The Yelm Area Chamber of Commerce and the City of Yelm hosted a digital town hall on Wednesday, March 18, to hear from local businesses about the rising concerns amid mandatory business and school closures due to the spread of COVID-19.
Many of the 46 business owners and community members that logged on asked a variety of questions and shared useful community resources, but one question seemed to be resoundingly at the forefront of the small community’s mind — how can we help each other?
“This kind of warms my heart to see how many people are involved here today and knowing that we have a strong bond, and it’s what’s going to get us through this,” Chamber Board President Angie Evans said to the group.
Over the last week, as the spread of COVID-19 has worsened in the region, Gov. Jay Inslee has taken executive action to close schools for six weeks and restaurants, bars and other businesses for two weeks.
These closures have left both families and local businesses in a financial crunch. Business owners told the Nisqually Valley News last week that they and their employees were going to suffer if closures extended beyond two weeks.
In preparation for this online meeting — where about six people from the city and chamber leadership gathered in a small room in city hall — Yelm Mayor JW Foster said he went knocking on the doors of businesses the day before to see how they were doing.
Of the 30 or so businesses he spoke with, Foster said there were differing reactions on the coronavirus closures. Some of them were overwhelmed, others underwhelmed and some were just concerned.
The purpose of the meeting, Foster said, was to check in on every business and make sure everyone had a chance to ask questions and get information.
Foster said while the government-mandated closures are well-intentioned and should help “slow the curve” of the number of individuals that get infected, there’s no doubt that many community members will struggle.
“How does this affect Yelm? Well, businesses are going to suffer losses. Employees are going to lose wages. Those families are going to suffer — they’re going to suffer economically and they’re going to suffer in stress,” Foster said. “Students are going to fall behind, and it’s going to take a while. We don’t know if the schools will reopen this year. It’s not our decision … But we know the students are going to suffer in their ability to learn and it’s going to set us back.”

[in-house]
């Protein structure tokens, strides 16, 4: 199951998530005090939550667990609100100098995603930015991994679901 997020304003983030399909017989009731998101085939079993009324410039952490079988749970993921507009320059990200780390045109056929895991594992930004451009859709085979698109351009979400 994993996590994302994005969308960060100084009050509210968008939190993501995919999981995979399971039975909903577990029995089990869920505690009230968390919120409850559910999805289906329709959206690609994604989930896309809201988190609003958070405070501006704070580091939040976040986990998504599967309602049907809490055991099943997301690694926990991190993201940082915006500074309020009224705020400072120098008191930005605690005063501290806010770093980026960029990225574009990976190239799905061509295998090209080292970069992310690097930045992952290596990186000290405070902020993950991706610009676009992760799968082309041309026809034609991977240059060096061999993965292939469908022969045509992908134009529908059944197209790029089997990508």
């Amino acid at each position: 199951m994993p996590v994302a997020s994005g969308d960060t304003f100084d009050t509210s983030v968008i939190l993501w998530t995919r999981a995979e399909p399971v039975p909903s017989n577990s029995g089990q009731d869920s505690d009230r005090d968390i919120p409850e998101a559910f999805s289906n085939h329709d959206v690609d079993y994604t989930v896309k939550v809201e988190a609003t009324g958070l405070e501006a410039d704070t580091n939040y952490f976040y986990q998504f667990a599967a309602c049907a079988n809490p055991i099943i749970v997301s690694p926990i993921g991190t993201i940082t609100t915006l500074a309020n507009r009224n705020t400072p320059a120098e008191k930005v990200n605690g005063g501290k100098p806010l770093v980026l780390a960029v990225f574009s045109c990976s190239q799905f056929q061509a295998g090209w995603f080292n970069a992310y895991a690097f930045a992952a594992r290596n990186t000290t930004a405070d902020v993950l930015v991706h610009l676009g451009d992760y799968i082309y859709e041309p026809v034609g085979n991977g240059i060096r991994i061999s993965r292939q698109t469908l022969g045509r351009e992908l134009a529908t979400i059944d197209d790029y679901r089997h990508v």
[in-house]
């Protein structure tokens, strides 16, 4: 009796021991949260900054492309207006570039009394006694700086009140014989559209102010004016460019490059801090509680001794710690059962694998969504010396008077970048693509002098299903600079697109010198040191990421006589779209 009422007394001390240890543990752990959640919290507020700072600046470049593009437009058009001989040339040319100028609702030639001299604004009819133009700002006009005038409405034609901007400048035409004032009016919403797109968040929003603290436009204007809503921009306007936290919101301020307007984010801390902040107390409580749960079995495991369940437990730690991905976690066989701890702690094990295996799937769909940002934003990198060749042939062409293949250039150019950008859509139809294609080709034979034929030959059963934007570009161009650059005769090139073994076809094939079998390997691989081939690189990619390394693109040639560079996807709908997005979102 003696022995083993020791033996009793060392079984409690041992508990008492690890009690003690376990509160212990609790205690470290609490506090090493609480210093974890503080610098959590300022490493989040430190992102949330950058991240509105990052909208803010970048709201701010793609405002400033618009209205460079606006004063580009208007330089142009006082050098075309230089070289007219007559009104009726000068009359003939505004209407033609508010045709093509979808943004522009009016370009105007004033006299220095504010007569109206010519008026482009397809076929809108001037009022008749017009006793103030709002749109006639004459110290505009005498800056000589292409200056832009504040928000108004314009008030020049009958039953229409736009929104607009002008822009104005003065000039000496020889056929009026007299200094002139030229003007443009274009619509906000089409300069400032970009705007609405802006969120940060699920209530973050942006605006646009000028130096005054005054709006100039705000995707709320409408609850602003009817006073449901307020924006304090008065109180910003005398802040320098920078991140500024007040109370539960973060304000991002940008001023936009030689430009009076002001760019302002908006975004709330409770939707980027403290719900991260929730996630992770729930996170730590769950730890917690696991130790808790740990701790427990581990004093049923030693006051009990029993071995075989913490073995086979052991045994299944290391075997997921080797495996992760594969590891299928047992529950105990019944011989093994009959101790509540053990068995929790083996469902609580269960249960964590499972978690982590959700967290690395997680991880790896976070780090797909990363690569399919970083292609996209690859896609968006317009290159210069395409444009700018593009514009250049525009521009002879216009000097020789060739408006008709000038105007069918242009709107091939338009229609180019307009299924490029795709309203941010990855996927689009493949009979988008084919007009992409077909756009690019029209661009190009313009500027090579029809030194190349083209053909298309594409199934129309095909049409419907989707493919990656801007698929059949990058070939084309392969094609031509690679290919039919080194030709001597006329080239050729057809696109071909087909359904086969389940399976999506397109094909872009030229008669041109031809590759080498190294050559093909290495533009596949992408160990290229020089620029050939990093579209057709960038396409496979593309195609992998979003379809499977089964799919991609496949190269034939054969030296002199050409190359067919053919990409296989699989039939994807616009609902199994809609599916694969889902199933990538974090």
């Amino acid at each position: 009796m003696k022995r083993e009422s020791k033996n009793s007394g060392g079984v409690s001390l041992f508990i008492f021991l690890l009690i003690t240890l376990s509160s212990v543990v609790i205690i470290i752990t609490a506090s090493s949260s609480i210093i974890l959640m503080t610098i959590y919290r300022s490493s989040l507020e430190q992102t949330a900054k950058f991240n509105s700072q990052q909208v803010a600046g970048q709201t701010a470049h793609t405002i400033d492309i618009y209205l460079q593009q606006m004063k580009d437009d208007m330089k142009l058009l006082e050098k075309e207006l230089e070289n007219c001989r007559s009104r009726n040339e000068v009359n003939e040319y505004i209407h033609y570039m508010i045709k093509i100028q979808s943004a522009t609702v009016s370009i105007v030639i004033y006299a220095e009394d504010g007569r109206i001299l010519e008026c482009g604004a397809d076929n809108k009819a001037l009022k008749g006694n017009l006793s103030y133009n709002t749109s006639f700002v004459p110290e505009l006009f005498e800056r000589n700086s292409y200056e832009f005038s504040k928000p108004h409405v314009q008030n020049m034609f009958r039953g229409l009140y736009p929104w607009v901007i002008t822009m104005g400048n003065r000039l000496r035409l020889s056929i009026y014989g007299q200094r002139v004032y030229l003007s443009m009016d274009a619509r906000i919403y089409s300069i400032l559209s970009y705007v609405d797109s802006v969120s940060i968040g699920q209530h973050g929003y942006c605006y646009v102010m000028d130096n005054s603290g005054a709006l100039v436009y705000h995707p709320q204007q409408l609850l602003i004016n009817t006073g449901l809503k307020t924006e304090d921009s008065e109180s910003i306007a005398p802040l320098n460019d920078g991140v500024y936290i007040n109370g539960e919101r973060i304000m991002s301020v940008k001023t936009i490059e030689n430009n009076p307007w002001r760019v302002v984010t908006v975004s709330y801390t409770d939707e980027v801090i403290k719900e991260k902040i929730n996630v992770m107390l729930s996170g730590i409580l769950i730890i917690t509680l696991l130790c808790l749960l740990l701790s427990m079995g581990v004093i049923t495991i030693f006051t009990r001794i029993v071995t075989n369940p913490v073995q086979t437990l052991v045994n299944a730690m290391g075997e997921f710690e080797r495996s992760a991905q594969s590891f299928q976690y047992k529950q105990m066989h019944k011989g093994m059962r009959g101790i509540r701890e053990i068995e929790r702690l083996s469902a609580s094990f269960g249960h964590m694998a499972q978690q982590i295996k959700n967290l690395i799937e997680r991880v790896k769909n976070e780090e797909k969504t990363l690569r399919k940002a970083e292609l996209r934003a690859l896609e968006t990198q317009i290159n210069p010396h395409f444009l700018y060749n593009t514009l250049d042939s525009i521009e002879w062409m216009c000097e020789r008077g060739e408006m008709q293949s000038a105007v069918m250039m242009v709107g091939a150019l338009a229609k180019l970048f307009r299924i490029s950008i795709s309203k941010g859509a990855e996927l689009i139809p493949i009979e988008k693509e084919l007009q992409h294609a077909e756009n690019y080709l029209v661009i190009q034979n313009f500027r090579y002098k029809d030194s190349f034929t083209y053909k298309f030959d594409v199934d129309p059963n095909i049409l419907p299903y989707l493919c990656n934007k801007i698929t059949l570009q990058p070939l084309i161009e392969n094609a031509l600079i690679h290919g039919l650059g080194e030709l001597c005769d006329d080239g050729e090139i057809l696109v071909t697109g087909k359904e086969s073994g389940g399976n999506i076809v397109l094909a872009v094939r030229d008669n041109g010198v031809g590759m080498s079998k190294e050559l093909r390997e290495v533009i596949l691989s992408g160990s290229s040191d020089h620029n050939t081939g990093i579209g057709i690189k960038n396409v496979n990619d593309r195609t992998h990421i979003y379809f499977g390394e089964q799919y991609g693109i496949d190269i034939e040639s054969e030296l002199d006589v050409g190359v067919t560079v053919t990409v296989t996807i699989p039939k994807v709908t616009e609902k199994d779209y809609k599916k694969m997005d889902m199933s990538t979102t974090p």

Despite these things, Foster said the community can focus on staying healthy and supporting local businesses.
In a subsequent letter to the public, Foster said that there have been no confirmed cases of COVID-19 in the “immediate area.”
Yelm Chamber Executive Director Line Critchfield said there are eight things the community can do to support businesses that are hurting during the coronavirus closures, including buying online, grabbing takeout, sharing your favorites on social media, using credit or debit cards, practicing social distancing, using patience and being ready to support businesses even more once mandated closures are lifted.
“I’ve got to emphasize patience,” Evans added. “We’re all in this together. We’re going to survive and get through this no matter what we’re faced with.”
The chamber has also created a Facebook page called “Yelm To Go” that will connect users with their favorite restaurants that are still operating on curbside takeout or to-go orders.
The city has also offered a link to state and federal resources on the homepage of its website, www.ci.yelm.wa.us. More information on filing for unemployment and other state benefits can be found at the Employment Security Department’s website, www.esd.wa.gov.
Yelm is also currently keeping its public parks open.
Foster was asked why he hasn’t yet declared a state of emergency. Since the escalation of the outbreak over the last few weeks, local governments, such as Thurston County and the City of Tenino, have declared states of emergency to better address concerns related to COVID-19.
The mayor said, at the moment, it wouldn’t allow them to tap into any additional state or federal funds to help local individuals, businesses or organizations.
Yelm isn’t alone in that, though. In a later interview with the Nisqually Valley News, Rainier Administrator Charmayne Garrison said they also hadn’t established a state of emergency, but opted to add that they would consider it if assistance relied on that measure.
Foster also said while the city will continue to send out commercial and residential utility bills and first-quarter B&O taxes, the city will not shut off water for nonpayment. The city is also waiving late-payment charges and interest that accrues, although regular payments will continue to be due.
The city council is expected to vote on those measures at the next meeting, Foster said.
While there are current efforts by Congress and the Washington state Legislature to help provide financial relief, Foster said they’ll continue to keep a close eye on the situation and stay in touch with the voices in Washington D.C., such as Congressman Denny Heck, D-Wash.
Foster said the city and chamber will likely gather for another digital town hall later as more information becomes available.
“Folks, this is not a hoax,” he said. “This is not some diabolical plan to overthrow our government. This is a real thing.”